An Awakening in India - 25/07/2014

GIM International Interviews Bharat Lohani

Wim van Wegen and Martin Kodde, GIM International

Since this issue of GIM International is dedicated to Lidar point clouds, it should come as no surprise that it contains an interview with a leading expert on this exciting aspect of the geomatics spectrum. Dr Bharat Lohani, who is leading the Lidar teaching and research group at the renowned Indian institute of IIT Kanpur and is a member of this magazine’s editorial board, was a logical candidate. In this interview he talks about India's role in the industry, his company Geokno, developments within Lidar technology and the geomatics programme at IIT Kanpur.

You have a background in academia. What was your incentive for helping to found a mapping company?

I learnt about Lidar technology during my PhD at the University of Reading, UK. Lidar was very much still in its infancy at that time but I realised that the technology could help India to leapfrog in its growth trajectory. This belief made me want to continue working in that area when I returned to India and joined IIT Kanpur. I interacted a lot with government and industry regarding the implementation of Lidar technology in India, but I realised that, despite a large market potential, technology adoption was surprisingly slow. That’s when I, along with my student Mr Balaji Nagarajan, decided to make a start. Furthermore, I believe that research should not remain within the bounds of universities but should instead help industry and thus society. Founding the company was an opportunity for us to take our research to market.

Some of the world’s largest geospatial service providers were born in and operate from India. There are also many small, local surveying companies. How do you position Geokno in this competitive environment?

The business model of the majority of geospatial companies in India is based on outsourced jobs. There are also many smaller surveying companies which primarily focus on providing land surveying-based solutions to government and industry. Geokno does not belong to either of these categories. At Geokno, we focus on the niche market of Lidar data capture, processing and solution development by employing technical experts of high calibre. We see scope for a company like this which is capable of delivering end-to-end solutions for the growing Indian geospatial market. Being a GMR group company now, Geokno has the capability to scale up its operations in this highly investment-intensive business.

Is it Geokno's vision to specialise in services on the Indian market, or do you plan to offer services internationally as well? And if so, what would be Geokno’s competitive advantage over current service providers?

Geokno’s first priority is to provide services in India. However, we are also very keen to target overseas high-resolution data capture and processing opportunities. We do not see many players in this domain, both in India and on the subcontinent in general. Besides technical expertise in Lidar and allied technologies, Geokno has the unique and added benefit of having access to GMR’s aviation facilities and experience. Geokno will always have a cost advantage over the Lidar operators coming to India from Europe or the US.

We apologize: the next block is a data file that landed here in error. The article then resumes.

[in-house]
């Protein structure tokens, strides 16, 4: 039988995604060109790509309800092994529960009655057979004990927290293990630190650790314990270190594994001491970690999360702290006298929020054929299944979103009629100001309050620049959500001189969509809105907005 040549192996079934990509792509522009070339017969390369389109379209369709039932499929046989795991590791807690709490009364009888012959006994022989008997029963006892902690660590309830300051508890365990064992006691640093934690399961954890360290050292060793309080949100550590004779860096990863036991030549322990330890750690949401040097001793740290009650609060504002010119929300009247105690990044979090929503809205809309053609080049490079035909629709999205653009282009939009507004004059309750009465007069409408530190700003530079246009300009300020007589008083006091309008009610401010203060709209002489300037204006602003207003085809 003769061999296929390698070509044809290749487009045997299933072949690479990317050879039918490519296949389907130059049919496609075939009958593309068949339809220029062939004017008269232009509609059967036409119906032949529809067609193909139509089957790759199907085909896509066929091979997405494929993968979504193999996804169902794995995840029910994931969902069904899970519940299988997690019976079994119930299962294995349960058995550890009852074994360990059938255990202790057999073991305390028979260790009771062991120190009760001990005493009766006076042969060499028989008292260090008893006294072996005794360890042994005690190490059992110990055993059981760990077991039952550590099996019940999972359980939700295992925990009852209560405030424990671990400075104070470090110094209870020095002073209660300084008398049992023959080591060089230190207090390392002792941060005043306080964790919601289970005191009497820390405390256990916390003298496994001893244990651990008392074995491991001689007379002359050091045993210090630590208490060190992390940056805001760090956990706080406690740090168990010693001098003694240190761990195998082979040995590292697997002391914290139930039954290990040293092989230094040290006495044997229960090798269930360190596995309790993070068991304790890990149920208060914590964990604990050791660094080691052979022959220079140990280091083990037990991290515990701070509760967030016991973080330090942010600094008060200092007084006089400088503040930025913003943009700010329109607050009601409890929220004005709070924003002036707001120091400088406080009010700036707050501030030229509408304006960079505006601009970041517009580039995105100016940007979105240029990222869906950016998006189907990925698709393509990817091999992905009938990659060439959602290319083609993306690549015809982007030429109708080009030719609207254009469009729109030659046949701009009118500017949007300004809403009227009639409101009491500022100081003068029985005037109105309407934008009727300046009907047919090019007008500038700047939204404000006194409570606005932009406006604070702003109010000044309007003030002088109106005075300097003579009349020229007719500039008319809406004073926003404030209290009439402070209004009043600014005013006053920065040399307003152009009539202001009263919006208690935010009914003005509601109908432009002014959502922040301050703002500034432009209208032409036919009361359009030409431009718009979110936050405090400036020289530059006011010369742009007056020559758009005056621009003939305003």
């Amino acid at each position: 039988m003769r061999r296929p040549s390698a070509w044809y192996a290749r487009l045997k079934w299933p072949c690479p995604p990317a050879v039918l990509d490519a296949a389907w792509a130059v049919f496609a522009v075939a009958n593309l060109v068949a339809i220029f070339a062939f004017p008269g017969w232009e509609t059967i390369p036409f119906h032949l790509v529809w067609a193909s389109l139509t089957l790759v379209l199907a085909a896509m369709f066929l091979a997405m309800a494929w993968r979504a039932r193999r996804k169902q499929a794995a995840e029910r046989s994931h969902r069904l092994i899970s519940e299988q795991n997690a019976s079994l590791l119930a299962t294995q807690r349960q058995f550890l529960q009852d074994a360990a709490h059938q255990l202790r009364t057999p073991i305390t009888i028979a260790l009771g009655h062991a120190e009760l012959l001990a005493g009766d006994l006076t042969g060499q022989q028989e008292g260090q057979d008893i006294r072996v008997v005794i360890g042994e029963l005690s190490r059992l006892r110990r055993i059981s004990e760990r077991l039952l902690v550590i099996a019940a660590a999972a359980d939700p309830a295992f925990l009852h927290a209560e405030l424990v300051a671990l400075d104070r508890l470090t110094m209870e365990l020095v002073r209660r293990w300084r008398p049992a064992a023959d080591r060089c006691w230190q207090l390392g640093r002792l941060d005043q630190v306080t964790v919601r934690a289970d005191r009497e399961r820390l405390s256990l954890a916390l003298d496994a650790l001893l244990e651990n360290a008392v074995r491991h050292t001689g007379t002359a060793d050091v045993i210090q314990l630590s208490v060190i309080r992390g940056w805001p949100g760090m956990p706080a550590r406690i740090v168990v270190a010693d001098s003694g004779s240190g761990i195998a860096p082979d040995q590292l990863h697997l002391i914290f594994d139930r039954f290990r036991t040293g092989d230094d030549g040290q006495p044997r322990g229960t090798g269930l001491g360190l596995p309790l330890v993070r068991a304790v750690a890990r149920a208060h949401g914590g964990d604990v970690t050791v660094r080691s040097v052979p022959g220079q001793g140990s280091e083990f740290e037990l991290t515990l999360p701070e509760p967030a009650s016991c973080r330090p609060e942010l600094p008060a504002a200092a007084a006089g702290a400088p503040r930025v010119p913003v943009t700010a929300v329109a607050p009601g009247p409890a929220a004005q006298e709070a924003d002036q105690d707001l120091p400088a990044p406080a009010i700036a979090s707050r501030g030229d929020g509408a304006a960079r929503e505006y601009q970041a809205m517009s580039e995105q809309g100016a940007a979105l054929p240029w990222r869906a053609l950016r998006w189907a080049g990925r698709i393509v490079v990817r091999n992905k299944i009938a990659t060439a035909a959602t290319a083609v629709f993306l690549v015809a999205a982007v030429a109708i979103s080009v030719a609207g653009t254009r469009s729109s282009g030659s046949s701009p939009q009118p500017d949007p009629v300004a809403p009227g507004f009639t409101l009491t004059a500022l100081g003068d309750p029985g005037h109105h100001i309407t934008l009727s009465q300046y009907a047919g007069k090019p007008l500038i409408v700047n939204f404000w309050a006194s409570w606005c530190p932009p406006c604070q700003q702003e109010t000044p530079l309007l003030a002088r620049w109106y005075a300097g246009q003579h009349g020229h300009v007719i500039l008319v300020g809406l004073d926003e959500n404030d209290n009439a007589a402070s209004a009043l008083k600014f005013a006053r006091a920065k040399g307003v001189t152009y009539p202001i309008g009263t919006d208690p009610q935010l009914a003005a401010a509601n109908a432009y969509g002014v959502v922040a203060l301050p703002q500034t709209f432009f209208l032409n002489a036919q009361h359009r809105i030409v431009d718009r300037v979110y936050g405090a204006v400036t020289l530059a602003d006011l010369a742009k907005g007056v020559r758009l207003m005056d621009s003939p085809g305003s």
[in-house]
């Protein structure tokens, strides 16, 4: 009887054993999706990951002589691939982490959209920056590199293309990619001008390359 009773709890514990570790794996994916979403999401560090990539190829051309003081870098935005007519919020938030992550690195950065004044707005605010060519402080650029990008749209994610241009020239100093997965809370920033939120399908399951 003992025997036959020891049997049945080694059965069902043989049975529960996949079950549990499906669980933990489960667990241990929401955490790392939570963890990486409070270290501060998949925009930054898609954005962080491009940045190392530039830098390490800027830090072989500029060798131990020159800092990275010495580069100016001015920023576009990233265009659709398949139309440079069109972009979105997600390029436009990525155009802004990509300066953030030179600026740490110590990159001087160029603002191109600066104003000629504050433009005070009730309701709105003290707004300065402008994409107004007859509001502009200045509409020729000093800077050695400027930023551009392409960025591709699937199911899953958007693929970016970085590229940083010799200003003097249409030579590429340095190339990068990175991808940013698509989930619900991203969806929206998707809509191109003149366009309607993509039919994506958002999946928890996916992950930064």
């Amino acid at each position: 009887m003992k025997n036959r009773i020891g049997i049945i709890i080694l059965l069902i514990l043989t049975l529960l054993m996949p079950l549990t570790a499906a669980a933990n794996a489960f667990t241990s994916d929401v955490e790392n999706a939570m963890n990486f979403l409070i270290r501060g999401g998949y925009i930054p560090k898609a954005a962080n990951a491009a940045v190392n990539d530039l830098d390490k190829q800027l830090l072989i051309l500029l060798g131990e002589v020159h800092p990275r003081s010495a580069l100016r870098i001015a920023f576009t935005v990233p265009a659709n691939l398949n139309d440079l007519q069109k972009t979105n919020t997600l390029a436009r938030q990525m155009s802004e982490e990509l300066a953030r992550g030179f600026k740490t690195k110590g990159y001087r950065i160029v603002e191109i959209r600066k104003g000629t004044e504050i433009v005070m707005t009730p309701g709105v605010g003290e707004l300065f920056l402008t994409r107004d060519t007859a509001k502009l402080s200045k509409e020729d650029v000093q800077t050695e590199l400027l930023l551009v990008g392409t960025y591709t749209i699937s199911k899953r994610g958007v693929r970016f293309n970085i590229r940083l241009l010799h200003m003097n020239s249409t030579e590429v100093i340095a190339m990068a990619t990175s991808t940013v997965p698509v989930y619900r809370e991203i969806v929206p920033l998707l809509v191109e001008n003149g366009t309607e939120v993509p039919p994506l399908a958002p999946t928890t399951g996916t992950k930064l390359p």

Geokno claims to be the first company to operate aerial, mobile and terrestrial scanners in India. What is the advantage of having this combination in-house?

It is true that Geokno possesses capabilities in all three of those Lidar technologies, and that is part of our strategy to become the ‘Lidar company of India’. We want to address data capture and solutions for a large range of applications, which is only possible by having the necessary expertise and facilities in-house. India has excellent map products at small scale from the Survey of India. However, large-scale products are now becoming increasingly necessary too, and these are severely lacking in India. Our ability to provide these products at varied accuracies, scales and resolutions will help our clients. Furthermore, all these three forms of technologies are complementary in nature.

General survey equipment can nowadays be sourced from many companies around the world. Lidar instruments, however, are mostly produced in Europe and North America. Do you see a development where Indian companies are starting to produce this kind of equipment as well?

Currently, the Indian manufacturing industry is not capable of producing surveying hardware including Lidar instruments, and I do not see this changing in the short term. However, it is very feasible that equipment like mobile mapping systems could be built in India. Any such system is in fact an integration of a large number of off-the-shelf sensors. The intellectual property that forms the basis for this integration is of prime importance. I am very positive that we will see such integration taking place in India in the near future. Some attempts have already been made in this direction, and I expect the Indian government to support these developments as they have the potential to increase foreign exchange.

Lidar technology is not new – it was developed over 40 years ago – and yet there is still a lot of innovation in Lidar technology. What do you regard as the most interesting developments?

Reducing the form factor of laser scanners/Lidar systems so that they can be carried on unmanned aerial vehicles (UAVs), multiple time around technologies which can increase data density from higher elevations, GPU-based data processing, point cloud processing algorithms for automation, integration of camera and laser scanners – these will all be interesting developments to watch. 

Given your dual role in business and academia, you must be keen on transferring innovations from the university into practical applications. Can you give us any examples of recent success stories?